Indo-European languages_table_general_2

Major subgroupIndo-European languages_header_cell_2_0_0 HellenicIndo-European languages_header_cell_2_0_1 Indo-IranianIndo-European languages_header_cell_2_0_2 ItalicIndo-European languages_header_cell_2_0_4 CelticIndo-European languages_header_cell_2_0_5 ArmenianIndo-European languages_header_cell_2_0_6 GermanicIndo-European languages_header_cell_2_0_7 Balto-SlavicIndo-European languages_header_cell_2_0_8 AlbanianIndo-European languages_header_cell_2_0_10
Indo-AryanIndo-European languages_header_cell_2_1_0 IranianIndo-European languages_header_cell_2_1_1 BalticIndo-European languages_header_cell_2_1_2 SlavicIndo-European languages_header_cell_2_1_3
Ancient representativeIndo-European languages_header_cell_2_2_0 Ancient GreekIndo-European languages_header_cell_2_2_1 Vedic SanskritIndo-European languages_header_cell_2_2_2 AvestanIndo-European languages_header_cell_2_2_3 LatinIndo-European languages_header_cell_2_2_4 Old IrishIndo-European languages_header_cell_2_2_5 Classical ArmenianIndo-European languages_header_cell_2_2_6 GothicIndo-European languages_header_cell_2_2_7 Old PrussianIndo-European languages_header_cell_2_2_8 Old Church Sl.Indo-European languages_header_cell_2_2_9 Old AlbanianIndo-European languages_header_cell_2_2_10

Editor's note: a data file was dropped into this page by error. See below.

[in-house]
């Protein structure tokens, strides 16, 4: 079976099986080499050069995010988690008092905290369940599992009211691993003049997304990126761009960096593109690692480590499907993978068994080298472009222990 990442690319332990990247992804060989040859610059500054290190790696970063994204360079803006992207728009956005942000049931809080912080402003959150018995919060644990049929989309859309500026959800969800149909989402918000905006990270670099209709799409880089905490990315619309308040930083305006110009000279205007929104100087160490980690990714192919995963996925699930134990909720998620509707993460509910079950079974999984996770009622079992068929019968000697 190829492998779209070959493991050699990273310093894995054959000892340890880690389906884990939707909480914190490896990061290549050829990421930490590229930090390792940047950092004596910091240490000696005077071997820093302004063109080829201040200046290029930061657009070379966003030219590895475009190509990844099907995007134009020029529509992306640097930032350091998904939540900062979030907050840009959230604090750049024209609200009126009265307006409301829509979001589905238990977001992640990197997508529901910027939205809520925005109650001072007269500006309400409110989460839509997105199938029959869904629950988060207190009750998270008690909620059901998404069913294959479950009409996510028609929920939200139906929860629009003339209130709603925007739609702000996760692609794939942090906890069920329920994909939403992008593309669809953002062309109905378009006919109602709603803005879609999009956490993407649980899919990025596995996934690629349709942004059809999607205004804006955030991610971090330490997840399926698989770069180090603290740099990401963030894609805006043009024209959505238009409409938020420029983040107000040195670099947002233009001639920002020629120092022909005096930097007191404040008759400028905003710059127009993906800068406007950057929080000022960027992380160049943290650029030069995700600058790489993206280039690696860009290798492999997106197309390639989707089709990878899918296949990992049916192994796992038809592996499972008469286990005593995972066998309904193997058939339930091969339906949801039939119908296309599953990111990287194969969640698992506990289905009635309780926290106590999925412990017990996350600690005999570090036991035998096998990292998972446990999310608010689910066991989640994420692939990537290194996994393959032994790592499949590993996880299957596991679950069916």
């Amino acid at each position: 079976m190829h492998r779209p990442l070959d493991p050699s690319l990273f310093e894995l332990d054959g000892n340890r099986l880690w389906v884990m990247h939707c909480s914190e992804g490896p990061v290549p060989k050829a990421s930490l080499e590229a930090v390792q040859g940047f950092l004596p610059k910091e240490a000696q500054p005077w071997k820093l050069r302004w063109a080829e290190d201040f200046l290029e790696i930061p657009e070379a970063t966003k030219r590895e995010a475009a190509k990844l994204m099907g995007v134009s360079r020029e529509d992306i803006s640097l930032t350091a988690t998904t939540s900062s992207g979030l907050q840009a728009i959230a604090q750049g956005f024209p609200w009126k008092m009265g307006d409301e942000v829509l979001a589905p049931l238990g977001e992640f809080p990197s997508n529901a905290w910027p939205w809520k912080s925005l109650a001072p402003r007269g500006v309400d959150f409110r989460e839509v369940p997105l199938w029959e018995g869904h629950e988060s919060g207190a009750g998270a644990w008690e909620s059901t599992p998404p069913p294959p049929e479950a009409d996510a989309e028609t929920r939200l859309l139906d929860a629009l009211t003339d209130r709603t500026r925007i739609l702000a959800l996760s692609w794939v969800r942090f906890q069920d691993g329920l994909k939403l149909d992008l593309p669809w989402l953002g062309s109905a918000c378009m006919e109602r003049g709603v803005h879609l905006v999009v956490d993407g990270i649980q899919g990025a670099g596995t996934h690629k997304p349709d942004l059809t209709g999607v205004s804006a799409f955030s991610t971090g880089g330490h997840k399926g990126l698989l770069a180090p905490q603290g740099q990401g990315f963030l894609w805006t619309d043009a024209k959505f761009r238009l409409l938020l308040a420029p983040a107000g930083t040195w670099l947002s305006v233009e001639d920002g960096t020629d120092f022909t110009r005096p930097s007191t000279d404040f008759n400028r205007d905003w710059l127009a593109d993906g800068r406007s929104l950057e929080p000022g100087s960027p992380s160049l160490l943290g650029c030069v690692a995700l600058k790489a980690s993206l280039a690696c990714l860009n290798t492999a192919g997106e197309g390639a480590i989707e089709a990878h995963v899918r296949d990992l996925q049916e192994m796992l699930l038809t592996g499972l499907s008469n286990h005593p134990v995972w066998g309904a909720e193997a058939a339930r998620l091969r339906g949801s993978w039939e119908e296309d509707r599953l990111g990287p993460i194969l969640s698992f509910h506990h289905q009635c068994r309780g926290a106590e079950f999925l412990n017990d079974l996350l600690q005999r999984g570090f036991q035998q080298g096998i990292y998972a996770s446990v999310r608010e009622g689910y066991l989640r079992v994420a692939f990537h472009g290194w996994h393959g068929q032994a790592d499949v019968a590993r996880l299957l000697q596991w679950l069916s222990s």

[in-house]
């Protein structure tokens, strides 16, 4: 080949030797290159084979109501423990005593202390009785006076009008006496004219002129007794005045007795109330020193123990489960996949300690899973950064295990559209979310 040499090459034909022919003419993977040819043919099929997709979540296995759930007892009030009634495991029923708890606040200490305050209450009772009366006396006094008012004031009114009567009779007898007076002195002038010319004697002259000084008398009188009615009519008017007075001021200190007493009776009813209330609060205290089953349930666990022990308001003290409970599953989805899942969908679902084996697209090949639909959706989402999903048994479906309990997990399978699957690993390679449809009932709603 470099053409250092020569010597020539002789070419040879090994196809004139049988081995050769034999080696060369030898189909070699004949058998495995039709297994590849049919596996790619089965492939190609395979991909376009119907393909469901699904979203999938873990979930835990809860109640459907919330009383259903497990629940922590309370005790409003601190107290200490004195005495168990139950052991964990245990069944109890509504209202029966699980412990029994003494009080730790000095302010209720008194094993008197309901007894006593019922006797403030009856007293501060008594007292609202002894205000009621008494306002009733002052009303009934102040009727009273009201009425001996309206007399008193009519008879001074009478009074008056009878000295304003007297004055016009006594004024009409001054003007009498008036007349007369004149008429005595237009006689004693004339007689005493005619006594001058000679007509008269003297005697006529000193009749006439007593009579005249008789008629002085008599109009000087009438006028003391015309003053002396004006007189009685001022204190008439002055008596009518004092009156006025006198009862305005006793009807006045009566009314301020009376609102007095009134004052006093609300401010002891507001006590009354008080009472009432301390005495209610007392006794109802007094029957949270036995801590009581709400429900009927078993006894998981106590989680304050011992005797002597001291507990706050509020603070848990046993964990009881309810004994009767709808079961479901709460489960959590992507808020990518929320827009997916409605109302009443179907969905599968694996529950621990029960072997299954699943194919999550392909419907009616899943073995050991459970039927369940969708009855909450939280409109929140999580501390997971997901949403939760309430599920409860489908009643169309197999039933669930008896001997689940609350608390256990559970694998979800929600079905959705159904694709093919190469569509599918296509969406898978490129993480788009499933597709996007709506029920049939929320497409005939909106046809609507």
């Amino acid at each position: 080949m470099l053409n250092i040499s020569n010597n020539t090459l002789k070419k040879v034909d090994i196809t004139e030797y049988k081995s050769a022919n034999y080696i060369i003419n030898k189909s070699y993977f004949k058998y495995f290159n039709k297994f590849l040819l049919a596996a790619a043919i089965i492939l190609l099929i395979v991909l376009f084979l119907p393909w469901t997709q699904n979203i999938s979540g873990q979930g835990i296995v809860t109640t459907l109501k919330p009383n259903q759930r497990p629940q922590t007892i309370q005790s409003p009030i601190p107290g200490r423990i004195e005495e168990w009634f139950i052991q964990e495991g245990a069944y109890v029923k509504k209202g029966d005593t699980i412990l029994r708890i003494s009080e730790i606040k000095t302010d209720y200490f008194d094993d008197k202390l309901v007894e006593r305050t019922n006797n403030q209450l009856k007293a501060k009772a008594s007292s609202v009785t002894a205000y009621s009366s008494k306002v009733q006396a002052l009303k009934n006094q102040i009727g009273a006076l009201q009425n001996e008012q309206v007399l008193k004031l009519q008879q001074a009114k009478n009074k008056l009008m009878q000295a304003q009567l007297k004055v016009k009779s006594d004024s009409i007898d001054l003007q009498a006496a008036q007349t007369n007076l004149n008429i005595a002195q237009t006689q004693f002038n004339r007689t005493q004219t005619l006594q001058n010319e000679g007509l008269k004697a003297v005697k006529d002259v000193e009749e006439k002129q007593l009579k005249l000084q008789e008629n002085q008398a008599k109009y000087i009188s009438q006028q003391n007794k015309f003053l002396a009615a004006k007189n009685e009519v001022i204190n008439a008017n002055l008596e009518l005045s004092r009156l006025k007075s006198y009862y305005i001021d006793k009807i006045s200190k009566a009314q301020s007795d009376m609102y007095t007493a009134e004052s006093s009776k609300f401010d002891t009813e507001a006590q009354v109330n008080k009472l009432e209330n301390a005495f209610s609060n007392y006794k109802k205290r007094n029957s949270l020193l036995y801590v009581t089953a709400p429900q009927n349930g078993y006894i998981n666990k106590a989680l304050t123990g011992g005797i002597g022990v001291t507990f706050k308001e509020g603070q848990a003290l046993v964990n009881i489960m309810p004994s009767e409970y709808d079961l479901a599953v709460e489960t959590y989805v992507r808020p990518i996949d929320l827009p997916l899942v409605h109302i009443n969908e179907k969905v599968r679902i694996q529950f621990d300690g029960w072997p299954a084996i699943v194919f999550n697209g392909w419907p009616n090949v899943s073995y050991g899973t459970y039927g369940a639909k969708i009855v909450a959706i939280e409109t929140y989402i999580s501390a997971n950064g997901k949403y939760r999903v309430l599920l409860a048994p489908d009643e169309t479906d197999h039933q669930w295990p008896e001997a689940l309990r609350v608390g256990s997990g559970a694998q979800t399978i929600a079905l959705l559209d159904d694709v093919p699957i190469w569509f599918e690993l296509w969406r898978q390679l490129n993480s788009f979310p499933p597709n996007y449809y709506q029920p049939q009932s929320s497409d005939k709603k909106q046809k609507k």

I (1st sg.)Indo-European languages_header_cell_2_3_0 Indo-European languages_cell_2_3_1 bʰárāmiIndo-European languages_cell_2_3_2 barāIndo-European languages_cell_2_3_3 Indo-European languages_cell_2_3_4 biru; berimIndo-European languages_cell_2_3_5 beremIndo-European languages_cell_2_3_6 baíra /bɛra/Indo-European languages_cell_2_3_7 *beraIndo-European languages_cell_2_3_8 berǫIndo-European languages_cell_2_3_9 *berjaIndo-European languages_cell_2_3_10